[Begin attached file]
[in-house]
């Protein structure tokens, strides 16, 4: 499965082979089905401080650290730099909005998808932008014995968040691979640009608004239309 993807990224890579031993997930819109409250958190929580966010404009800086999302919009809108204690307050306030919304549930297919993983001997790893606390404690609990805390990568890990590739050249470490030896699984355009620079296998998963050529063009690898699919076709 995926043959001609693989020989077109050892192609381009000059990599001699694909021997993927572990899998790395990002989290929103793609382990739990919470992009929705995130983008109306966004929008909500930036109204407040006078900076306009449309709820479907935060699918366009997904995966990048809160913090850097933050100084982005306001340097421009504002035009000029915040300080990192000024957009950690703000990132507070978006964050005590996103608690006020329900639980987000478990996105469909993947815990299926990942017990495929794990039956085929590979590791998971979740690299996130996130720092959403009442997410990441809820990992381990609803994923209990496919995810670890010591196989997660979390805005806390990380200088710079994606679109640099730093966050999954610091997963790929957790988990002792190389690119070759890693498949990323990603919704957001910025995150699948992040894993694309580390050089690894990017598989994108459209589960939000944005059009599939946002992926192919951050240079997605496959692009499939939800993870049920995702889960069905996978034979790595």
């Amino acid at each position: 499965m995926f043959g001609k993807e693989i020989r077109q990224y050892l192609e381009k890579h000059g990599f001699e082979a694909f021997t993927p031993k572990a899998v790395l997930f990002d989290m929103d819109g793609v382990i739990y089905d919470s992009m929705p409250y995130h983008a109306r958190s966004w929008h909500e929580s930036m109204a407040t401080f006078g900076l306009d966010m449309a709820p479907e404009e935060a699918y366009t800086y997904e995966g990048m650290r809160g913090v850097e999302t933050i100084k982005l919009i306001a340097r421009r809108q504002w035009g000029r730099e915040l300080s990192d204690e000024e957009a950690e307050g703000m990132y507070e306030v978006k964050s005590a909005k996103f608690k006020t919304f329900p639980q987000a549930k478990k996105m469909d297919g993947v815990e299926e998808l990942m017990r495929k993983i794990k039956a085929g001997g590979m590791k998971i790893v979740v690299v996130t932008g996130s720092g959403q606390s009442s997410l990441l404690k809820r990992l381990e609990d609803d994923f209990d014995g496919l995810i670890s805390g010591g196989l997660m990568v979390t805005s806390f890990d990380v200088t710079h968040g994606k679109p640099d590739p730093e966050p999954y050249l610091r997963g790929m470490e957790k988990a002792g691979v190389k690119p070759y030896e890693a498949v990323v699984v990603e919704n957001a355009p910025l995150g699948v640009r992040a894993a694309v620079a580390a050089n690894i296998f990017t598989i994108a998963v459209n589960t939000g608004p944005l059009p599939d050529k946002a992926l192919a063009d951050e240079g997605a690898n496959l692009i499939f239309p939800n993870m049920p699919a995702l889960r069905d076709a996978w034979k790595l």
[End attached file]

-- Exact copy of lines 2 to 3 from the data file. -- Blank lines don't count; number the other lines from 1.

């Protein structure tokens, strides 16, 4: 499965082979089905401080650290730099909005998808932008014995968040691979640009608004239309 993807990224890579031993997930819109409250958190929580966010404009800086999302919009809108204690307050306030919304549930297919993983001997790893606390404690609990805390990568890990590739050249470490030896699984355009620079296998998963050529063009690898699919076709 995926043959001609693989020989077109050892192609381009000059990599001699694909021997993927572990899998790395990002989290929103793609382990739990919470992009929705995130983008109306966004929008909500930036109204407040006078900076306009449309709820479907935060699918366009997904995966990048809160913090850097933050100084982005306001340097421009504002035009000029915040300080990192000024957009950690703000990132507070978006964050005590996103608690006020329900639980987000478990996105469909993947815990299926990942017990495929794990039956085929590979590791998971979740690299996130996130720092959403009442997410990441809820990992381990609803994923209990496919995810670890010591196989997660979390805005806390990380200088710079994606679109640099730093966050999954610091997963790929957790988990002792190389690119070759890693498949990323990603919704957001910025995150699948992040894993694309580390050089690894990017598989994108459209589960939000944005059009599939946002992926192919951050240079997605496959692009499939939800993870049920995702889960069905996978034979790595």
């Amino acid at each position: 499965m995926f043959g001609k993807e693989i020989r077109q990224y050892l192609e381009k890579h000059g990599f001699e082979a694909f021997t993927p031993k572990a899998v790395l997930f990002d989290m929103d819109g793609v382990i739990y089905d919470s992009m929705p409250y995130h983008a109306r958190s966004w929008h909500e929580s930036m109204a407040t401080f006078g900076l306009d966010m449309a709820p479907e404009e935060a699918y366009t800086y997904e995966g990048m650290r809160g913090v850097e999302t933050i100084k982005l919009i306001a340097r421009r809108q504002w035009g000029r730099e915040l300080s990192d204690e000024e957009a950690e307050g703000m990132y507070e306030v978006k964050s005590a909005k996103f608690k006020t919304f329900p639980q987000a549930k478990k996105m469909d297919g993947v815990e299926e998808l990942m017990r495929k993983i794990k039956a085929g001997g590979m590791k998971i790893v979740v690299v996130t932008g996130s720092g959403q606390s009442s997410l990441l404690k809820r990992l381990e609990d609803d994923f209990d014995g496919l995810i670890s805390g010591g196989l997660m990568v979390t805005s806390f890990d990380v200088t710079h968040g994606k679109p640099d590739p730093e966050p999954y050249l610091r997963g790929m470490e957790k988990a002792g691979v190389k690119p070759y030896e890693a498949v990323v699984v990603e919704n957001a355009p910025l995150g699948v640009r992040a894993a694309v620079a580390a050089n690894i296998f990017t598989i994108a998963v459209n589960t939000g608004p944005l059009p599939d050529k946002a992926l192919a063009d951050e240079g997605a690898n496959l692009i499939f239309p939800n993870m049920p699919a995702l889960r069905d076709a996978w034979k790595l």